Top 10 Best History Movies

10. The King's Speech (2010)
England's Prince Albert (Colin Firth) must ascend the throne as King George VI, but he has a speech impediment. Knowing that the country needs her husband to be able to communicate effectively, Elizabeth (Helena Bonham Carter) hires Lionel Logue (Geoffrey Rush), an Australian actor and speech therapist, to help him overcome his stammer. An extraordinary friendship develops between the two men, as Logue uses unconventional means to teach the monarch how to speak with confidence.
9. The Great Escape (1963)
Imprisoned during World War II in a German POW camp, a group of Allied soldiers are intent on breaking out, not only to escape, but also to draw Nazi forces away from battle to search for fugitives. Among the prisoners determined to escape are American Captain Virgil Hilts (Steve McQueen) and British Squadron Leader Roger Bartlett (Richard Attenborough). Outwitting their captors by digging a tunnel out of the prison grounds, the soldiers find the stakes much higher when escape becomes a reality.
8. Braveheart (1995)
Tells the story of the legendary thirteenth century Scottish hero named William Wallace (Mel Gibson). Wallace rallies the Scottish against the English monarch and Edward I (Peter Hanly) after he suffers a personal tragedy by English soldiers. Wallace gathers a group of amateur warriors that is stronger than any English army.
7. The Elephant Man (1980)
Dr. Frederic Treves (Anthony Hopkins) discovers Joseph (John) Merrick (John Hurt) in a sideshow. Born with a congenital disorder, Merrick uses his disfigurement to earn a living as the "Elephant Man." Treves brings Merrick into his home, discovering that his rough exterior hides a refined soul, and that Merrick can teach the stodgy British upper class of the time a lesson about dignity. Merrick becomes the toast of London and charms a caring actress (Anne Bancroft) before his death at 27.
6. Downfall (2004)
In 1942, young Traudl Junge (Alexandra Maria Lara) lands her dream job -- secretary to Adolf Hitler (Bruno Ganz) at the peak of his power. Three years later, Hitler's empire is now his underground bunker. The real-life Traudl narrates Hitler's final days as he rages against imagined betrayers and barks orders to phantom armies, while his mistress, Eva Braun (Juliane Köhler), clucks over his emotional distance, and other infamous Nazis prepare for the end.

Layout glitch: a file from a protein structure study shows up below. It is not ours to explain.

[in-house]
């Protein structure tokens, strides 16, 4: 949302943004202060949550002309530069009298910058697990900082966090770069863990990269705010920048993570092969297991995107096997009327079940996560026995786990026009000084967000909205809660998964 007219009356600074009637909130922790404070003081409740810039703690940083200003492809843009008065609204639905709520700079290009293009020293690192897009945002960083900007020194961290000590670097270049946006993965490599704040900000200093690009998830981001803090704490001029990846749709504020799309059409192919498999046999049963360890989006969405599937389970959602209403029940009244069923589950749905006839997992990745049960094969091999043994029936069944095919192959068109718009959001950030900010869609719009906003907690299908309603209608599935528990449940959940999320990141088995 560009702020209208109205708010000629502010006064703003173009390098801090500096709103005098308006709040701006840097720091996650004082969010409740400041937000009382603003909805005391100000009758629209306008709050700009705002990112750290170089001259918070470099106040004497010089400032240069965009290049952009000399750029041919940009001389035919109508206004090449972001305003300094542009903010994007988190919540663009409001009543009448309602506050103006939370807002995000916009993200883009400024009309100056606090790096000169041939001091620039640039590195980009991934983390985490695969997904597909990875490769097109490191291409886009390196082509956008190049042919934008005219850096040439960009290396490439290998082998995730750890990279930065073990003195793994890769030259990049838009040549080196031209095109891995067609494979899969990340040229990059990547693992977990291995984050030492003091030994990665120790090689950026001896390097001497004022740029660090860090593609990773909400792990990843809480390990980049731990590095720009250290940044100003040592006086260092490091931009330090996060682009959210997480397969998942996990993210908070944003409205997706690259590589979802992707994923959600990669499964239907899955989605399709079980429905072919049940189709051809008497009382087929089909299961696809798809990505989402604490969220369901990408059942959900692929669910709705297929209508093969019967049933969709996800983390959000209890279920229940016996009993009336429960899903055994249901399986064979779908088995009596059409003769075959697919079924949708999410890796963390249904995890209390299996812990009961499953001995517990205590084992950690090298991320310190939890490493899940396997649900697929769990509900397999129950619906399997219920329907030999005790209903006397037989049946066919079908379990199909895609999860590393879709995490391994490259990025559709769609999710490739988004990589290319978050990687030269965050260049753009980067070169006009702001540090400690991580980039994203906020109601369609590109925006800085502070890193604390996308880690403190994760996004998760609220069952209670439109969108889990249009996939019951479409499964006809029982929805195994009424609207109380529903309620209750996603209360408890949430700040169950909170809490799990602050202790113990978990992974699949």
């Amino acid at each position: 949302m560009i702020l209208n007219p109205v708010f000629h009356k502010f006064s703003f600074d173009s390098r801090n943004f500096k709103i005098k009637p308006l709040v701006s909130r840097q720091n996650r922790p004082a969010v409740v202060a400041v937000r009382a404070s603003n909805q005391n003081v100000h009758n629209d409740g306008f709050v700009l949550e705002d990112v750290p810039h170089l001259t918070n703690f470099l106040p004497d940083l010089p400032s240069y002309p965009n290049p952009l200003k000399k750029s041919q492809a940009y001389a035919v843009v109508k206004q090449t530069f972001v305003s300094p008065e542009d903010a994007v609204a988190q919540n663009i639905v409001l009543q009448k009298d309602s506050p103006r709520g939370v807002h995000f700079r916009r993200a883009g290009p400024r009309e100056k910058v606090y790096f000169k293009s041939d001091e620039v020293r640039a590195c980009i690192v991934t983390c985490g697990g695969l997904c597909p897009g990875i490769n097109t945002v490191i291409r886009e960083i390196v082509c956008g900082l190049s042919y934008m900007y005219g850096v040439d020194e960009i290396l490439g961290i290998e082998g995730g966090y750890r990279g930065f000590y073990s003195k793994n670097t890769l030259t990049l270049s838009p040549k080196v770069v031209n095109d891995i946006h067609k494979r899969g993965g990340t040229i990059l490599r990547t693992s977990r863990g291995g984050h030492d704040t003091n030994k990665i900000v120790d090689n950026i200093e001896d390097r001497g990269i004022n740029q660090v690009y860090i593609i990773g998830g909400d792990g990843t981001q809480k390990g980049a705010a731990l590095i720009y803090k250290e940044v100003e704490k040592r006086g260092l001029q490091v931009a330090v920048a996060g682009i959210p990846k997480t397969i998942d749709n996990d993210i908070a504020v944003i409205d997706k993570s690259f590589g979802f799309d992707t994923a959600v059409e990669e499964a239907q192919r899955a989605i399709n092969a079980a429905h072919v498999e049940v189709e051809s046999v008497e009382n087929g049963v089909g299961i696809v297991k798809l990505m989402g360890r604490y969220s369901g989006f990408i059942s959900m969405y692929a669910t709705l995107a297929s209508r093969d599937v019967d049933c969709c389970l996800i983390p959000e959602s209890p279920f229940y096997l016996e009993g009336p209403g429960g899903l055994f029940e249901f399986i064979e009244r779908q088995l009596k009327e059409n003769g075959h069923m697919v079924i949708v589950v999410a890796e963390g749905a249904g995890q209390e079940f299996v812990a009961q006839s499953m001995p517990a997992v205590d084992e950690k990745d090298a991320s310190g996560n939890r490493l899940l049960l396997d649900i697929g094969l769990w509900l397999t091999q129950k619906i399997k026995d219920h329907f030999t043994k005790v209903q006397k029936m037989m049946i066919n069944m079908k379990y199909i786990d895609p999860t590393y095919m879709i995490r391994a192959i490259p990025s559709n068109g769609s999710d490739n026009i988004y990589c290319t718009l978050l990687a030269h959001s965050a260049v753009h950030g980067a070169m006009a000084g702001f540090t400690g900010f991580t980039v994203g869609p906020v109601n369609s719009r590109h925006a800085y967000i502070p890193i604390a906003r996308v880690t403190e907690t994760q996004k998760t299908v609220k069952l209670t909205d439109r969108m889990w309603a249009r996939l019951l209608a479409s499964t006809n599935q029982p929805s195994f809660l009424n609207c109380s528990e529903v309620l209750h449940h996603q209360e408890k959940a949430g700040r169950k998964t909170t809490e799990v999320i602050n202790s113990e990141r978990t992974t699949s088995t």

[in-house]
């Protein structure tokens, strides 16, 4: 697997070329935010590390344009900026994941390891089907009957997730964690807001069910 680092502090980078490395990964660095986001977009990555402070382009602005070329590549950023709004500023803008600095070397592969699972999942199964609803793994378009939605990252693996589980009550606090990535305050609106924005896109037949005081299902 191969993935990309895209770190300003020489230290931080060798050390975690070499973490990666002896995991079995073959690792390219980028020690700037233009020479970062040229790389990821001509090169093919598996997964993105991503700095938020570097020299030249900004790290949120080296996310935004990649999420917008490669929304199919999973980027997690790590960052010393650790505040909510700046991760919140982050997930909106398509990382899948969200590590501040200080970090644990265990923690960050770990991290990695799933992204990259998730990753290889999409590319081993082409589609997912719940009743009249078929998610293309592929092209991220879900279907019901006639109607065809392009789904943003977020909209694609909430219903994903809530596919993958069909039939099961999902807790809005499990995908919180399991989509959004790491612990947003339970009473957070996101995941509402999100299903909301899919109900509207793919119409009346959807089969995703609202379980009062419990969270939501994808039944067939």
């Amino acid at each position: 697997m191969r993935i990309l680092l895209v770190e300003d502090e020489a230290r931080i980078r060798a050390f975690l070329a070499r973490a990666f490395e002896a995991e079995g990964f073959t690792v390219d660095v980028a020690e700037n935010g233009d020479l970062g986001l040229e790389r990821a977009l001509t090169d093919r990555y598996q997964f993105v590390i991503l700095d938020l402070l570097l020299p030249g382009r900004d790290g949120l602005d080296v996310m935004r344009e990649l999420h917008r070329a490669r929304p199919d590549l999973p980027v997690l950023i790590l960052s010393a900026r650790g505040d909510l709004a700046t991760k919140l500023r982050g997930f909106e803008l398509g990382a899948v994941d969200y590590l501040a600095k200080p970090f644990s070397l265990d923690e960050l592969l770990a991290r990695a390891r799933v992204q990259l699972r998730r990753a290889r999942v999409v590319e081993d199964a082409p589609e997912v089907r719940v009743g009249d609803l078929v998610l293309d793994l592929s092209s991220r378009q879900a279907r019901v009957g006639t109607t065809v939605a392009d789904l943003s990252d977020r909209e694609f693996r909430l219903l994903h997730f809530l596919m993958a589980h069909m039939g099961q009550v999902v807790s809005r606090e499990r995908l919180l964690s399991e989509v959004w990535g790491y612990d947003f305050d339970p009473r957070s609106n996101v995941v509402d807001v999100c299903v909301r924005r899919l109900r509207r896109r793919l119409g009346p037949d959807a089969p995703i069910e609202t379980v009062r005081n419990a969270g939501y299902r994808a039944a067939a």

5. Das Boot (1981)
A German submarine patrols the Atlantic Ocean during World War II, manned by a crew that must contend with tense conflicts and long stretches of confined boredom. While war correspondent Werner (Herbert Grönemeyer) observes day-to-day life aboard the U-boat, the grizzled captain (Jürgen Prochnow) struggles to maintain his own motivation as he attempts to keep the ship's morale up in the face of fierce battles, intense storms and dwindling supplies.
4. Lawrence of Arabia (1962)
Due to his knowledge of the native Bedouin tribes, British Lieutenant T.E. Lawrence (Peter O'Toole) is sent to Arabia to find Prince Faisal (Alec Guinness) and serve as a liaison between the Arabs and the British in their fight against the Turks. With the aid of native Sherif Ali (Omar Sharif), Lawrence rebels against the orders of his superior officer and strikes out on a daring camel journey across the harsh desert to attack a well-guarded Turkish port.
3. Saving Private Ryan (1998)
Captain John Miller (Tom Hanks) takes his men behind enemy lines to find Private James Ryan, whose three brothers have been killed in combat. Surrounded by the brutal realties of war, while searching for Ryan, each man embarks upon a personal journey and discovers their own strength to triumph over an uncertain future with honor, decency and courage.
2. The Human Condition I No Greater Love (1959)
Although war has broken out, conscientious objector Kaji (Tatsuya Nakadai) hopes his job as manager for a mining company will keep him from being conscripted. His latest pet project is to improve working conditions for Chinese laborers in a far-flung mine, and, although his employers have their doubts, they agree to it. Once there, Kaji is dejected to find very little support for his ideas, and as POWs are introduced to the workforce, he risks his position by helping them.
1. Schindler's List (1993)
Businessman Oskar Schindler (Liam Neeson) arrives in Krakow in 1939, ready to make his fortune from World War II, which has just started. After joining the Nazi party primarily for political expediency, he staffs his factory with Jewish workers for similarly pragmatic reasons. When the SS begins exterminating Jews in the Krakow ghetto, Schindler arranges to have his workers protected to keep his factory in operation, but soon realizes that in so doing, he is also saving innocent lives.